I almost missed meeting Kim Young-ha at TEDx.
It wasn’t until the morning of the actual event that I realized it started at 1PM. Since this recognition occurred to me at 12:18, I was a bit late. Once there, the staff ushered me in to the auditorium so quickly that I did not have time to pick up the little ear-doohickey that would translate things into English. I got into the auditorium and snapped some quick pictures from very far away and through a rail and past several bushy hairdos. A few minutes later, after snapping these shots, I fought my way back out and got the translating device. I heard the end of Kim’s speech from outside, so that the highly amped Korean inside the auditorium wouldn’t overwhelm the speaker in my left ear.
Kim talked pretty generally, at least the part I heard, about the artist in all of us and in creating more than one identity within each of us in order to strengthen that artist. I’m not so concerned I missed all of his talk, because it is supposed to go online with subtitles. Kim was obviously more funny before translation, as on several occasions he had the audience hooting.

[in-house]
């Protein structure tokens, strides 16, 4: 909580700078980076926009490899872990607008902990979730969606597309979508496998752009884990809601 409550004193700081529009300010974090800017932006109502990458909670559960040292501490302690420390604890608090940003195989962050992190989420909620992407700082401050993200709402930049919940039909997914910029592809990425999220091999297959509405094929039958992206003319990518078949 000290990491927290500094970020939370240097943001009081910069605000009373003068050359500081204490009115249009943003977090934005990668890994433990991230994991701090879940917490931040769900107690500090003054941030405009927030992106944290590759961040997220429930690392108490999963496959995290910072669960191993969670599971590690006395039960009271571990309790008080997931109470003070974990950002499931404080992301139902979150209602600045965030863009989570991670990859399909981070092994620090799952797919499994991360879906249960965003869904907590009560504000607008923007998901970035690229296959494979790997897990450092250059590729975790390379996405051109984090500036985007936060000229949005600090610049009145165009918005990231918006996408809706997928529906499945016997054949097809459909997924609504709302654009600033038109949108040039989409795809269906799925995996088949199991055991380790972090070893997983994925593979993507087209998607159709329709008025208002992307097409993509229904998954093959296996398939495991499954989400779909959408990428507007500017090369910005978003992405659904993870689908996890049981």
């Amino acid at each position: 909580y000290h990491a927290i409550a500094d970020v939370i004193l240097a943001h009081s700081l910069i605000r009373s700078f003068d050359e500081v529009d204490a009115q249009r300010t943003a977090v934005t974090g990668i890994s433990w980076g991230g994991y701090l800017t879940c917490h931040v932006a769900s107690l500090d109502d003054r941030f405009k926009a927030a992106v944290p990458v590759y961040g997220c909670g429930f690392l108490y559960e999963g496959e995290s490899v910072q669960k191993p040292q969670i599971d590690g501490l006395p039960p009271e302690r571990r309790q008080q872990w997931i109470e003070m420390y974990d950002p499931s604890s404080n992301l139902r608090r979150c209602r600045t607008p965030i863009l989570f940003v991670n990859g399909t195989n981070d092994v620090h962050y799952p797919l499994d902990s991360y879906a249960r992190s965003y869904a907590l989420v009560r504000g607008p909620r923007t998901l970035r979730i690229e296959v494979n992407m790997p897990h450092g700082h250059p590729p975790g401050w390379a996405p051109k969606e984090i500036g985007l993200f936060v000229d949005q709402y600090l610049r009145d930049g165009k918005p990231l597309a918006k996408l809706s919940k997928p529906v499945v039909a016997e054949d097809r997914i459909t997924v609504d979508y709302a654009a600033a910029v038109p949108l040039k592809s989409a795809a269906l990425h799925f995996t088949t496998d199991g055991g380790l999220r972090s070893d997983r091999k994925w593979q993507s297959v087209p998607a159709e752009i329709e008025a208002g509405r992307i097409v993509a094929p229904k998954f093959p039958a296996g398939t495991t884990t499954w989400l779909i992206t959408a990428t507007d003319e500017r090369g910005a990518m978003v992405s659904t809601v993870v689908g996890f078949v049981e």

As far as I could tell, he was whisked away immediately upon conclusion of his speech, so there was no chance to talk or get an autograph.
This was disappointing, but I decided to stay and hear the other speakers. This turned out to be a wise decision.
When it was lunch break and since I was one of only about 10 obviously foreign faces in the audience, the video woman came to speak to me and when I said I had come to hear Kim Young-ha, she said, “Oh, I think he’s still standing way back over there in the corner.” And, she was right! I went over and introduced myself and we talked briefly.
Kim is slender, surprisingly youthful and was extremely polite. His English is excellent. He was with his wife, who was too shy to be photographed, but Kim allowed me to take a shot. Kim noted that he has just published 13 short stories in Korean which he doubts will be translated quickly. With a laugh he noted that books of translated short stories are not usually very successful in the US. Also, he said, his time in Seoul is drawing short, as he will be soon be going to New York as a visiting scholar at Columbia University. He is also working on a novel which he described as “very dark.” That’s saying something, considering some of the darkness he’s already delivered in his translated work, particularly “I Have the Right to Destroy Myself” and “Your Republic is Calling You.” We began to talk a little bit about “Your Republic is Calling You” and then it was time to go back in for the next set of talks.
I’m still feeling the fanboy excitement of this meeting, which is probably undignified for a 50 year old, but what the heck. How often do you get to meet your favorite Korean author?
Kim also showed up for the after-party at the same table as me, but I felt the I had already pestered him enough and let him enjoy his dinner,